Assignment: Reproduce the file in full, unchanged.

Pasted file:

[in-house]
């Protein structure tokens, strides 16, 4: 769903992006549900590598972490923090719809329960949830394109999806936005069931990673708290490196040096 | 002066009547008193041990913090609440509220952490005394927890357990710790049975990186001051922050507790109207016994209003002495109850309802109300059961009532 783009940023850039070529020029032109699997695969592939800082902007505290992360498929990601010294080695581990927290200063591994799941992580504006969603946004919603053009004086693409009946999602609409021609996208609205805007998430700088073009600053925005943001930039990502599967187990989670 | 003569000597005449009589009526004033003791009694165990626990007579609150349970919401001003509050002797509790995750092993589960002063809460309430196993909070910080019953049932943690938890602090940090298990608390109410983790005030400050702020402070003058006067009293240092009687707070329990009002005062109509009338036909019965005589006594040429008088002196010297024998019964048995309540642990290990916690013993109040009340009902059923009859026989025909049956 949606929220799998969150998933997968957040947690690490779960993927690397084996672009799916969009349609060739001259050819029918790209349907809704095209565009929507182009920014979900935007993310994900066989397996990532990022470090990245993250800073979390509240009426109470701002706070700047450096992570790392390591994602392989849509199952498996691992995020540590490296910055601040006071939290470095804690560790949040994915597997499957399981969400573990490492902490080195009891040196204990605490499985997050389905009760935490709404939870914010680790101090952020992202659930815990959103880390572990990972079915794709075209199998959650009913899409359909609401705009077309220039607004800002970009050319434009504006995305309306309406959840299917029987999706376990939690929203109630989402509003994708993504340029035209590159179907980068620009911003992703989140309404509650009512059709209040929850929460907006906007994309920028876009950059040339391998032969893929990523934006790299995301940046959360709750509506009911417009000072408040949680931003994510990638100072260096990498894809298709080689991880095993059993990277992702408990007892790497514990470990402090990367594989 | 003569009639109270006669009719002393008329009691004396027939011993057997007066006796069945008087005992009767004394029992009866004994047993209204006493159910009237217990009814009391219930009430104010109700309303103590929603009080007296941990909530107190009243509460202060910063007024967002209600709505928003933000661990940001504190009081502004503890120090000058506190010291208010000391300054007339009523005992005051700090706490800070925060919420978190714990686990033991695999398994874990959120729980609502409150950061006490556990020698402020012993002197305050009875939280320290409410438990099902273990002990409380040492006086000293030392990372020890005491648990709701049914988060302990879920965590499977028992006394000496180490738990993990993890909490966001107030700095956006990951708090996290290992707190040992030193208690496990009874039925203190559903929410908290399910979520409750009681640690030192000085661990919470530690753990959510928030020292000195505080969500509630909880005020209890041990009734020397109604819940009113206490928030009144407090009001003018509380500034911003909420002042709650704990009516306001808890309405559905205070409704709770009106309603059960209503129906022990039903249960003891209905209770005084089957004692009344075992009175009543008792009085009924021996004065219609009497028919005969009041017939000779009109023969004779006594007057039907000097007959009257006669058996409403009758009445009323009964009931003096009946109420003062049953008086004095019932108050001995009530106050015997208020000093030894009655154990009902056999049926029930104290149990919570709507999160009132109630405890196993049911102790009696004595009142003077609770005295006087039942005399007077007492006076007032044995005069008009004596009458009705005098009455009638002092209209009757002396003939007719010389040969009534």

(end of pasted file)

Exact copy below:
[in-house]
């Protein structure tokens, strides 16, 4: 769903992006549900590598972490923090719809329960949830394109999806936005069931990673708290490196040096 | 002066009547008193041990913090609440509220952490005394927890357990710790049975990186001051922050507790109207016994209003002495109850309802109300059961009532 783009940023850039070529020029032109699997695969592939800082902007505290992360498929990601010294080695581990927290200063591994799941992580504006969603946004919603053009004086693409009946999602609409021609996208609205805007998430700088073009600053925005943001930039990502599967187990989670 | 003569000597005449009589009526004033003791009694165990626990007579609150349970919401001003509050002797509790995750092993589960002063809460309430196993909070910080019953049932943690938890602090940090298990608390109410983790005030400050702020402070003058006067009293240092009687707070329990009002005062109509009338036909019965005589006594040429008088002196010297024998019964048995309540642990290990916690013993109040009340009902059923009859026989025909049956 949606929220799998969150998933997968957040947690690490779960993927690397084996672009799916969009349609060739001259050819029918790209349907809704095209565009929507182009920014979900935007993310994900066989397996990532990022470090990245993250800073979390509240009426109470701002706070700047450096992570790392390591994602392989849509199952498996691992995020540590490296910055601040006071939290470095804690560790949040994915597997499957399981969400573990490492902490080195009891040196204990605490499985997050389905009760935490709404939870914010680790101090952020992202659930815990959103880390572990990972079915794709075209199998959650009913899409359909609401705009077309220039607004800002970009050319434009504006995305309306309406959840299917029987999706376990939690929203109630989402509003994708993504340029035209590159179907980068620009911003992703989140309404509650009512059709209040929850929460907006906007994309920028876009950059040339391998032969893929990523934006790299995301940046959360709750509506009911417009000072408040949680931003994510990638100072260096990498894809298709080689991880095993059993990277992702408990007892790497514990470990402090990367594989 | 003569009639109270006669009719002393008329009691004396027939011993057997007066006796069945008087005992009767004394029992009866004994047993209204006493159910009237217990009814009391219930009430104010109700309303103590929603009080007296941990909530107190009243509460202060910063007024967002209600709505928003933000661990940001504190009081502004503890120090000058506190010291208010000391300054007339009523005992005051700090706490800070925060919420978190714990686990033991695999398994874990959120729980609502409150950061006490556990020698402020012993002197305050009875939280320290409410438990099902273990002990409380040492006086000293030392990372020890005491648990709701049914988060302990879920965590499977028992006394000496180490738990993990993890909490966001107030700095956006990951708090996290290992707190040992030193208690496990009874039925203190559903929410908290399910979520409750009681640690030192000085661990919470530690753990959510928030020292000195505080969500509630909880005020209890041990009734020397109604819940009113206490928030009144407090009001003018509380500034911003909420002042709650704990009516306001808890309405559905205070409704709770009106309603059960209503129906022990039903249960003891209905209770005084089957004692009344075992009175009543008792009085009924021996004065219609009497028919005969009041017939000779009109023969004779006594007057039907000097007959009257006669058996409403009758009445009323009964009931003096009946109420003062049953008086004095019932108050001995009530106050015997208020000093030894009655154990009902056999049926029930104290149990919570709507999160009132109630405890196993049911102790009696004595009142003077609770005295006087039942005399007077007492006076007032044995005069008009004596009458009705005098009455009638002092209209009757002396003939007719010389040969009534």